As for the current location of the hospital campus, there are two problems that Beiswenger highlighted.

The first is expansion, as the county continues to grow, so will the need for access to medical care. Where the hospital is, future expansions would be challenging, if not outright impossible.

The facility is bound to the north by the National Guard Armory, to the east by Highway 71, and to the south by a city road.

The sign outside of Tri-County Health Care's new hospital. Once the move is complete, Tri-County Health Care will become Astera Health.
Contributed / Tri-County Health Care

“And to the west is First Street to northwestern Wadena, a pretty major north-south thoroughfare. If we needed to expand west, we could probably figure that one out with the city, but with all the other landlocked nature of our campus, it is a very difficult process to think about the additions and remodeling we would need to do,” Beiswenger said.

On top of the inability to expand, the campus just isn’t highly visible.

Beiswenger shared an anecdote about an employee and their wife, both of whom had grown up in Perham and attended college in St. Cloud.

“If you think about that, they drove through Wadena every weekend, probably for several years going to and from school. When he applied with us and eventually came to work here, his wife told him, ‘Wow, I didn’t even know there was a hospital in Wadena,’” Beiswenger said.


After analysis of traffic patterns, the determination was made to pursue Highway 10 frontage.

The new location solves both problems of visibility and future expansion.

“So we ended up finding a piece of property, 76 acres, so we don’t have those restrictions in the future,” Beiswenger said.

And with the location being right on Highway 10, in the future, no one is bound to be surprised to learn about Wadena having a hospital.

While there were certainly a lot of things to move from the old campus to the new one, one thing is being left behind: the organization's name.

Tri-County Health Care will officially rebrand to Astera Health once settled in the new campus.

The name change is meant to help with confusion and more properly reflect the organization, Beiswenger said.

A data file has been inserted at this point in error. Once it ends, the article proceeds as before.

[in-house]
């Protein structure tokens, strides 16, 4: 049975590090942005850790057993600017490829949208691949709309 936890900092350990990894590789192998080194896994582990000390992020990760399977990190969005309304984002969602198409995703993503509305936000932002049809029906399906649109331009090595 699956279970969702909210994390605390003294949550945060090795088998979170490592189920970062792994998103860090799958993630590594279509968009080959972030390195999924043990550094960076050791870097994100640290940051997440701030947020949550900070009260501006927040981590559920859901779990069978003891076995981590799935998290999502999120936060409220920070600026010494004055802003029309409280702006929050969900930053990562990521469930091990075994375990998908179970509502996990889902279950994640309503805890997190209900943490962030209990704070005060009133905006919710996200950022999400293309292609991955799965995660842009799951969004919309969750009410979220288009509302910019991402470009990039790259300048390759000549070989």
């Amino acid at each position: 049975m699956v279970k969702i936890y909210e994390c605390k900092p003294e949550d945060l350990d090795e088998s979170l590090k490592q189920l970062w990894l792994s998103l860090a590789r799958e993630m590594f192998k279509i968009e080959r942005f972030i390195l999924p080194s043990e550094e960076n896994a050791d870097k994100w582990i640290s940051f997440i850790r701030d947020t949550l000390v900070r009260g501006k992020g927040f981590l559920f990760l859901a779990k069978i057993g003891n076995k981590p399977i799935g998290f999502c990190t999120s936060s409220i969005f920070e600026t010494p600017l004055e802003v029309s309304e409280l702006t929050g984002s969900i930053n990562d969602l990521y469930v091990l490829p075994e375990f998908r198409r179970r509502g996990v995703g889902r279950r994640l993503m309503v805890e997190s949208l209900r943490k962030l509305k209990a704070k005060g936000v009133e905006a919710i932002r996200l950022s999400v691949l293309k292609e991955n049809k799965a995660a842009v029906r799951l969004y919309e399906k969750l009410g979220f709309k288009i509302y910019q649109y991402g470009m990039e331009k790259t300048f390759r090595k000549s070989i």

“There is often confusion by folks in our communities that we are governmental owned and therefore, again, assumptions are made that we must get tax subsidies or that somehow folks are paying for this in ways other than through their health care services. With that, we decided to adopt the name Astera Health,” he said.


Tri-County Health Care is a private, not-for-profit organization governed by an 11-member volunteer board. Tri-County Health is not a part of any of the larger regional health networks.

“With that, we receive no tax subsidies from anybody, we must maintain our financial viability organizationally from the revenues that we generate from services and philanthropy, donations, grants and so forth,” Beiswenger said.

Another point is the generic nature of the Tri-County name and mix-ups with other businesses with the same namesake.

“Our Tri-County name, although it’s been a 49-year legacy for us, we believe it is not necessarily the right designation as we go forward,” Beiswenger said.

Astera is a derivative of the Greek word for star. The name symbolizes the organization's star performance, along with being a navigational star for health care needs, he said.

“What I can say is we are extraordinarily excited and here at Tri-County for the next iteration and next generation of care in our region and in our communities and we can’t wait to show it to everybody,” Beiswenger said.